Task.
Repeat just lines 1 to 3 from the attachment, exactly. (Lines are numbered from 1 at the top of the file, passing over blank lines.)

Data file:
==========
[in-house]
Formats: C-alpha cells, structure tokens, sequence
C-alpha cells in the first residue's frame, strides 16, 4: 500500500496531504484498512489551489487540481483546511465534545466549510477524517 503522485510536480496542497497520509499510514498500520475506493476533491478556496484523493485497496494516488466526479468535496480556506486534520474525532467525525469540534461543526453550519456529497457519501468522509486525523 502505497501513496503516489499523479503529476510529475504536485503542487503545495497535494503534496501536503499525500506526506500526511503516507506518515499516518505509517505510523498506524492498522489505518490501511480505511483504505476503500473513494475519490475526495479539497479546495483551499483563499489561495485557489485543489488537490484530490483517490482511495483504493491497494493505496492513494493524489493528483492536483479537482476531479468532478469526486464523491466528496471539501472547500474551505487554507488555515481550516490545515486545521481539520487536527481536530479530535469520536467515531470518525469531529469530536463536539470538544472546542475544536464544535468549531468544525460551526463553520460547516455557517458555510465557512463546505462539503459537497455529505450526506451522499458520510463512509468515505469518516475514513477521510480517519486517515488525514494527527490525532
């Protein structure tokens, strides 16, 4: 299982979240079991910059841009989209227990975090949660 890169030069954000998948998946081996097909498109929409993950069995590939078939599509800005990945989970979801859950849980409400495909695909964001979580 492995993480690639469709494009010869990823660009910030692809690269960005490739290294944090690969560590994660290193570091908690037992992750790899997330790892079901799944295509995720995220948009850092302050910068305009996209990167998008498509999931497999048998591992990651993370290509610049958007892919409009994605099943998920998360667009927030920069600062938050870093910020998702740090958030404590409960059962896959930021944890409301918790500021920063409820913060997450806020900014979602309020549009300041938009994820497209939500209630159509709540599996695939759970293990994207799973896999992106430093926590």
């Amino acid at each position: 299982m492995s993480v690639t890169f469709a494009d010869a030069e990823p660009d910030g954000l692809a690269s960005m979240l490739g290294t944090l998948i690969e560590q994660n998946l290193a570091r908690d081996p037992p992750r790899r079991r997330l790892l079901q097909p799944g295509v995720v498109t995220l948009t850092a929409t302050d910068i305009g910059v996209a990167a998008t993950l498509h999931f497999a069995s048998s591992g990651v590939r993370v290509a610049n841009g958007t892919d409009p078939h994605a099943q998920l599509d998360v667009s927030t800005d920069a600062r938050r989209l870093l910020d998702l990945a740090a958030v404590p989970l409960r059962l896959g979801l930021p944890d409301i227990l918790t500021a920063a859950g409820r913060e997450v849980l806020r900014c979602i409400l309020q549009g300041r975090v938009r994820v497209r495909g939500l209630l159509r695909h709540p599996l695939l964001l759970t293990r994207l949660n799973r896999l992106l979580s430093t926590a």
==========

[in-house]
Formats: C-alpha cells, structure tokens, sequence
C-alpha cells in the first residue's frame, strides 16, 4: 500500500496531504484498512489551489487540481483546511465534545466549510477524517 503522485510536480496542497497520509499510514498500520475506493476533491478556496484523493485497496494516488466526479468535496480556506486534520474525532467525525469540534461543526453550519456529497457519501468522509486525523 502505497501513496503516489499523479503529476510529475504536485503542487503545495497535494503534496501536503499525500506526506500526511503516507506518515499516518505509517505510523498506524492498522489505518490501511480505511483504505476503500473513494475519490475526495479539497479546495483551499483563499489561495485557489485543489488537490484530490483517490482511495483504493491497494493505496492513494493524489493528483492536483479537482476531479468532478469526486464523491466528496471539501472547500474551505487554507488555515481550516490545515486545521481539520487536527481536530479530535469520536467515531470518525469531529469530536463536539470538544472546542475544536464544535468549531468544525460551526463553520460547516455557517458555510465557512463546505462539503459537497455529505450526506451522499458520510463512509468515505469518516475514513477521510480517519486517515488525514494527527490525532